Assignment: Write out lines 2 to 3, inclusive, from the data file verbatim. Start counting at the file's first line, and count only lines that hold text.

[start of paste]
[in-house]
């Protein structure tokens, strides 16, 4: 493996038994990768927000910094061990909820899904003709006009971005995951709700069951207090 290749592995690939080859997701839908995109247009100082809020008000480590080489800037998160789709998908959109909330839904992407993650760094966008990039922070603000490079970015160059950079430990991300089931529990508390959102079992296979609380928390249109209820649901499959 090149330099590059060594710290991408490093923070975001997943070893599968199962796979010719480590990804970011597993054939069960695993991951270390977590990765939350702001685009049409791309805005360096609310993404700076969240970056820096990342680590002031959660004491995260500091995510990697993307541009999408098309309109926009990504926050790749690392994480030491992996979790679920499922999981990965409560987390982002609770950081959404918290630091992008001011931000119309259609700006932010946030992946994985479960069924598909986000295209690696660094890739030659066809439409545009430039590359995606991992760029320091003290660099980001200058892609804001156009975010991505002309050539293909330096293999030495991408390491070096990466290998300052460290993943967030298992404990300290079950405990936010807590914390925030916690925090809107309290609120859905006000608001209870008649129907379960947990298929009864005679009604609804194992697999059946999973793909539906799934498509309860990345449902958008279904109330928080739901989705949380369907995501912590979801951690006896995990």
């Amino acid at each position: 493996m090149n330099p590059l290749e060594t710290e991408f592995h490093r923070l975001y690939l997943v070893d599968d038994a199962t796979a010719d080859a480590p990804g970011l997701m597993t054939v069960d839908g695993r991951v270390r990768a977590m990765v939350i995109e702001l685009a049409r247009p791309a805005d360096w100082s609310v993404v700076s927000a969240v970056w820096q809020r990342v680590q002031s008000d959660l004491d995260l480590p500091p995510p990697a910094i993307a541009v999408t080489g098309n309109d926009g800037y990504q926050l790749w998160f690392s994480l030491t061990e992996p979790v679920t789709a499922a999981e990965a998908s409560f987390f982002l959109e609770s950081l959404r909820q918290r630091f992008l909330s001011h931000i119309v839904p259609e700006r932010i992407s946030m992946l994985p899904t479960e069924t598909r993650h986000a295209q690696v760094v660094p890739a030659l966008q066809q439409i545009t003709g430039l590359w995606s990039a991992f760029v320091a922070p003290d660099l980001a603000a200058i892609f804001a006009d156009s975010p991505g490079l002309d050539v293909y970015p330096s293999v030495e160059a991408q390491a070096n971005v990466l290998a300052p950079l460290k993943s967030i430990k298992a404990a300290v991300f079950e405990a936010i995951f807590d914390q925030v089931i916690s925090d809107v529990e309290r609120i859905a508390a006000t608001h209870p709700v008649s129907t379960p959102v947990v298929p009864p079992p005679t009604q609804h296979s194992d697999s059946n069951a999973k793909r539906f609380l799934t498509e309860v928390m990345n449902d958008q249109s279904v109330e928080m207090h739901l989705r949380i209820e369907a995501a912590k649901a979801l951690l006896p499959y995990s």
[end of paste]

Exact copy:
């Protein structure tokens, strides 16, 4: 493996038994990768927000910094061990909820899904003709006009971005995951709700069951207090 290749592995690939080859997701839908995109247009100082809020008000480590080489800037998160789709998908959109909330839904992407993650760094966008990039922070603000490079970015160059950079430990991300089931529990508390959102079992296979609380928390249109209820649901499959 090149330099590059060594710290991408490093923070975001997943070893599968199962796979010719480590990804970011597993054939069960695993991951270390977590990765939350702001685009049409791309805005360096609310993404700076969240970056820096990342680590002031959660004491995260500091995510990697993307541009999408098309309109926009990504926050790749690392994480030491992996979790679920499922999981990965409560987390982002609770950081959404918290630091992008001011931000119309259609700006932010946030992946994985479960069924598909986000295209690696660094890739030659066809439409545009430039590359995606991992760029320091003290660099980001200058892609804001156009975010991505002309050539293909330096293999030495991408390491070096990466290998300052460290993943967030298992404990300290079950405990936010807590914390925030916690925090809107309290609120859905006000608001209870008649129907379960947990298929009864005679009604609804194992697999059946999973793909539906799934498509309860990345449902958008279904109330928080739901989705949380369907995501912590979801951690006896995990």
């Amino acid at each position: 493996m090149n330099p590059l290749e060594t710290e991408f592995h490093r923070l975001y690939l997943v070893d599968d038994a199962t796979a010719d080859a480590p990804g970011l997701m597993t054939v069960d839908g695993r991951v270390r990768a977590m990765v939350i995109e702001l685009a049409r247009p791309a805005d360096w100082s609310v993404v700076s927000a969240v970056w820096q809020r990342v680590q002031s008000d959660l004491d995260l480590p500091p995510p990697a910094i993307a541009v999408t080489g098309n309109d926009g800037y990504q926050l790749w998160f690392s994480l030491t061990e992996p979790v679920t789709a499922a999981e990965a998908s409560f987390f982002l959109e609770s950081l959404r909820q918290r630091f992008l909330s001011h931000i119309v839904p259609e700006r932010i992407s946030m992946l994985p899904t479960e069924t598909r993650h986000a295209q690696v760094v660094p890739a030659l966008q066809q439409i545009t003709g430039l590359w995606s990039a991992f760029v320091a922070p003290d660099l980001a603000a200058i892609f804001a006009d156009s975010p991505g490079l002309d050539v293909y970015p330096s293999v030495e160059a991408q390491a070096n971005v990466l290998a300052p950079l460290k993943s967030i430990k298992a404990a300290v991300f079950e405990a936010i995951f807590d914390q925030v089931i916690s925090d809107v529990e309290r609120i859905a508390a006000t608001h209870p709700v008649s129907t379960p959102v947990v298929p009864p079992p005679t009604q609804h296979s194992d697999s059946n069951a999973k793909r539906f609380l799934t498509e309860v928390m990345n449902d958008q249109s279904v109330e928080m207090h739901l989705r949380i209820e369907a995501a912590k649901a979801l951690l006896p499959y995990s």